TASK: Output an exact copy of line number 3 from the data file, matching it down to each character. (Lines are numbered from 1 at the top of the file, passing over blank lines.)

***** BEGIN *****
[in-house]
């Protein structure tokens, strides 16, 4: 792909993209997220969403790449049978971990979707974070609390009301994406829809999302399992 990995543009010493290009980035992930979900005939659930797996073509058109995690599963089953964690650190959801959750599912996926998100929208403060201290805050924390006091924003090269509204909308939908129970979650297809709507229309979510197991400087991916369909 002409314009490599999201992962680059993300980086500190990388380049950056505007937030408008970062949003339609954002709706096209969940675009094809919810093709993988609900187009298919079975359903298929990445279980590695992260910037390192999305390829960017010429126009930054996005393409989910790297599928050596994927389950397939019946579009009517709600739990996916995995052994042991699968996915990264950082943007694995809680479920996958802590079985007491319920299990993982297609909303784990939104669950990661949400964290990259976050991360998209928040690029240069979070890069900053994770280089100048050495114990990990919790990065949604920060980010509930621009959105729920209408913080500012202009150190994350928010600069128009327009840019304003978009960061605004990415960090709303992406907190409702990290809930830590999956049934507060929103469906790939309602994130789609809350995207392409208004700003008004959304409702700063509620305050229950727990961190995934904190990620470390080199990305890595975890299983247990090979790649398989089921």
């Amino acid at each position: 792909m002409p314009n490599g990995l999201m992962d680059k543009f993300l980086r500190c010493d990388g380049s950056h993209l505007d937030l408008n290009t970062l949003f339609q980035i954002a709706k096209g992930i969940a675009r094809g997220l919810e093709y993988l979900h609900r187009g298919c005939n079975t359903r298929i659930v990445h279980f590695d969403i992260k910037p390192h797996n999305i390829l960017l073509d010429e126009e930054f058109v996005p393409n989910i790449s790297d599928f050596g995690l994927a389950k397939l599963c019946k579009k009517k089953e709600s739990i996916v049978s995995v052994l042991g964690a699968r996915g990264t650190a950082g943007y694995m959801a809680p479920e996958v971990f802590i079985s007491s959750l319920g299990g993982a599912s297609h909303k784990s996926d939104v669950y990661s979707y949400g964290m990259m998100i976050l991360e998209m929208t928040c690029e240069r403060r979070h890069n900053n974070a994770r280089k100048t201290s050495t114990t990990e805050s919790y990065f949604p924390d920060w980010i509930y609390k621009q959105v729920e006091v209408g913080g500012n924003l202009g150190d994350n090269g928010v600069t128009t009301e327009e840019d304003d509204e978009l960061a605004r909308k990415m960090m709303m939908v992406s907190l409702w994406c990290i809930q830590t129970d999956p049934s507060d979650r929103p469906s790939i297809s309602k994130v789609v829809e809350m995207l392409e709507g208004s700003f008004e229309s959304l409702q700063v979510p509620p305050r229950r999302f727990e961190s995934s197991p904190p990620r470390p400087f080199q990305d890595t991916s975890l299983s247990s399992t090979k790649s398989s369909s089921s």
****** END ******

């Amino acid at each position: 792909m002409p314009n490599g990995l999201m992962d680059k543009f993300l980086r500190c010493d990388g380049s950056h993209l505007d937030l408008n290009t970062l949003f339609q980035i954002a709706k096209g992930i969940a675009r094809g997220l919810e093709y993988l979900h609900r187009g298919c005939n079975t359903r298929i659930v990445h279980f590695d969403i992260k910037p390192h797996n999305i390829l960017l073509d010429e126009e930054f058109v996005p393409n989910i790449s790297d599928f050596g995690l994927a389950k397939l599963c019946k579009k009517k089953e709600s739990i996916v049978s995995v052994l042991g964690a699968r996915g990264t650190a950082g943007y694995m959801a809680p479920e996958v971990f802590i079985s007491s959750l319920g299990g993982a599912s297609h909303k784990s996926d939104v669950y990661s979707y949400g964290m990259m998100i976050l991360e998209m929208t928040c690029e240069r403060r979070h890069n900053n974070a994770r280089k100048t201290s050495t114990t990990e805050s919790y990065f949604p924390d920060w980010i509930y609390k621009q959105v729920e006091v209408g913080g500012n924003l202009g150190d994350n090269g928010v600069t128009t009301e327009e840019d304003d509204e978009l960061a605004r909308k990415m960090m709303m939908v992406s907190l409702w994406c990290i809930q830590t129970d999956p049934s507060d979650r929103p469906s790939i297809s309602k994130v789609v829809e809350m995207l392409e709507g208004s700003f008004e229309s959304l409702q700063v979510p509620p305050r229950r999302f727990e961190s995934s197991p904190p990620r470390p400087f080199q990305d890595t991916s975890l299983s247990s399992t090979k790649s398989s369909s089921s």